Another Seven Return

| August 11, 2019

DPAA has identified and accounted for the following formerly-missing US personnel.

From World War II

S1c Lyal J. Savage, US Navy, assigned to the crew of the USS Oklahoma, was lost at Pearl Harbor, HI, on 7 December 1941. He was accounted for on 6 August 2019.

PFC Donald E. Mangan, US Army, assigned to C Company, 1st Battalion, 112th Infantry Regiment, 28th Infantry Division, was lost in Germany on 17 September 1944. He was accounted for on 2 August 2019.

PFC Lawrence E. Worthen, US Army, assigned to A Company, 1st Battalion, 112th Infantry Regiment, 28th Infantry Division, was lost in Germany on 17 September 1944. He was accounted for on 5 August 2019.

From Korea

SGT Billy J. Maxwell, US Army, assigned to Heavy Mortar Company, 3rd Battalion, 31st Infantry Regiment, 7th Infantry Division, was lost in North Korea on 30 November 1950. He was accounted for on 8 August 2019.

SGT Willie V. Galvan, US Army, assigned to Medical Company, 7th Infantry Division, 31st Regimental Combat Team, was lost in North Korea on 1 December 1950. He was accounted for on 1 August 2019.

SGT Walter H. Tobin, Jr., US Army, assigned to Headquarters Company, 1st Battalion, 32nd Infantry Regiment, 7th Infantry Division, 31st Regimental Combat Team, was lost in North Korea on 2 December 1950. He was accounted for on 8 August 2019.

PFC Norvin D. Brockett, US Army, assigned to A Battery, 57th Field Artillery Battalion, 7th Infantry Division, 31st Regimental Combat Team, was lost in North Korea on 6 December 1950. He was accounted for on 6 August 2019.

From Southeast Asia

None

Welcome back, elder brothers-in-arms. Our apologies that your return took so long.

Rest easy. You’re home now.

. . .

Over 72,000 US personnel remain unaccounted for from World War II; over 7,600 US personnel remain unaccounted for from the Korean War; over 1,500 remain unaccounted for in Southeast Asia (SEA); 126 remain unaccounted for from the Cold War; 5 remain unaccounted for from the Gulf Wars; and 1 individual remains unaccounted for from Operation Eldorado Canyon. Comparison of DNA from recovered remains against DNA from some (but not all) blood relatives can assist in making a positive ID for unidentified remains that have already been recovered, or which may be recovered in the future.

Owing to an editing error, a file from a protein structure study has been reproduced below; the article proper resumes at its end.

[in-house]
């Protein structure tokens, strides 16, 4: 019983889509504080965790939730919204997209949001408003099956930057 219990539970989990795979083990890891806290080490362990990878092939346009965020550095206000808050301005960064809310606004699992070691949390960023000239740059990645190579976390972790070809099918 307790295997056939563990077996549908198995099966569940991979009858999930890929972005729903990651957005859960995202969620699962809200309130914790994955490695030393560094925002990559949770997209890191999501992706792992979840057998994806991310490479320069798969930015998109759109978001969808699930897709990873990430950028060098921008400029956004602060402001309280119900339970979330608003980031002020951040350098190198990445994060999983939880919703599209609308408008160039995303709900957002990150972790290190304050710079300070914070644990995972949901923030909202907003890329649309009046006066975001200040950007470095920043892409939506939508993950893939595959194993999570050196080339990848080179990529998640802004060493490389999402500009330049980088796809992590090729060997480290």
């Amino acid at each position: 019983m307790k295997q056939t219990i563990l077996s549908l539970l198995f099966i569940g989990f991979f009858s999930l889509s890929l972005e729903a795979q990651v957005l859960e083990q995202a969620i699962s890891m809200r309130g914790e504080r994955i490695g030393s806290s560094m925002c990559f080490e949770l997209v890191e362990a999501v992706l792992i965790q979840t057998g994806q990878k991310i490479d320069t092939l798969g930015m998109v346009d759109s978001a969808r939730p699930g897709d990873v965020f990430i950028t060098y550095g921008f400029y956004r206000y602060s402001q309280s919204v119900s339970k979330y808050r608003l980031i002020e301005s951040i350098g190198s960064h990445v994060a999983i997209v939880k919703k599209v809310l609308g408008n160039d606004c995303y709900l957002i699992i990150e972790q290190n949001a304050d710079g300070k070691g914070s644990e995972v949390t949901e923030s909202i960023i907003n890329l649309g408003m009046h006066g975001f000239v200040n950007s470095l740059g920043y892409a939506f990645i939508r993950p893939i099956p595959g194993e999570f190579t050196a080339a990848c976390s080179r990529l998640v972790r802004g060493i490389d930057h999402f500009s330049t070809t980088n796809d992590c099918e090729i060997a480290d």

On their web site’s Contact Us page DPAA now has FAQs. One of those FAQs describes who can and cannot submit DNA samples useful in identifying recovered remains. The chart giving the answer can be viewed here. The text associated with the chart is short and is found in one of the FAQs.

If your family lost someone in one of these conflicts and you qualify to submit a DNA sample, please arrange to submit one. By doing that you just might help identify the remains of a US service member who’s been repatriated but not yet been identified – as well as a relative of yours, however distant. Or you may help to identify remains to be recovered in the future.

Everybody deserves a proper burial. That’s especially true for those who gave their all while serving this nation.

Category: No Longer Missing

Comments (6)

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  1. 5th/77th FA says:

    Welcome Home Warriors. We Salute your Service and pay Honors to your Sacrifice.

    Thanks for the Post Hondo.

    Any way of knowing whether PFCs Mangan and Worthen were identified from a previously marked unknown or were their remains found near where they fell/came up missing?

  2. Ex-PH2 says:

    Welcome home. May the road rise to meet them and the winds be always at their backs.

  3. AW1Ed says:

    Welcome home.

  4. 26Limabeans says:

    “lost in North Korea”

    I assume these are recent remains returned
    by/with the help of Trumps (or anyones) efforts.
    To deny the return of your enemy’s fallen is an indication that you do not desire peace.
    I hope the trend continues until everyone realizes the futility of war.

    Don’t make us come and get them.

  5. Sparks says:

    Welcome home Brothers. Rest in peace now.

  6. UpNorth says:

    Welcome home, rest in peace.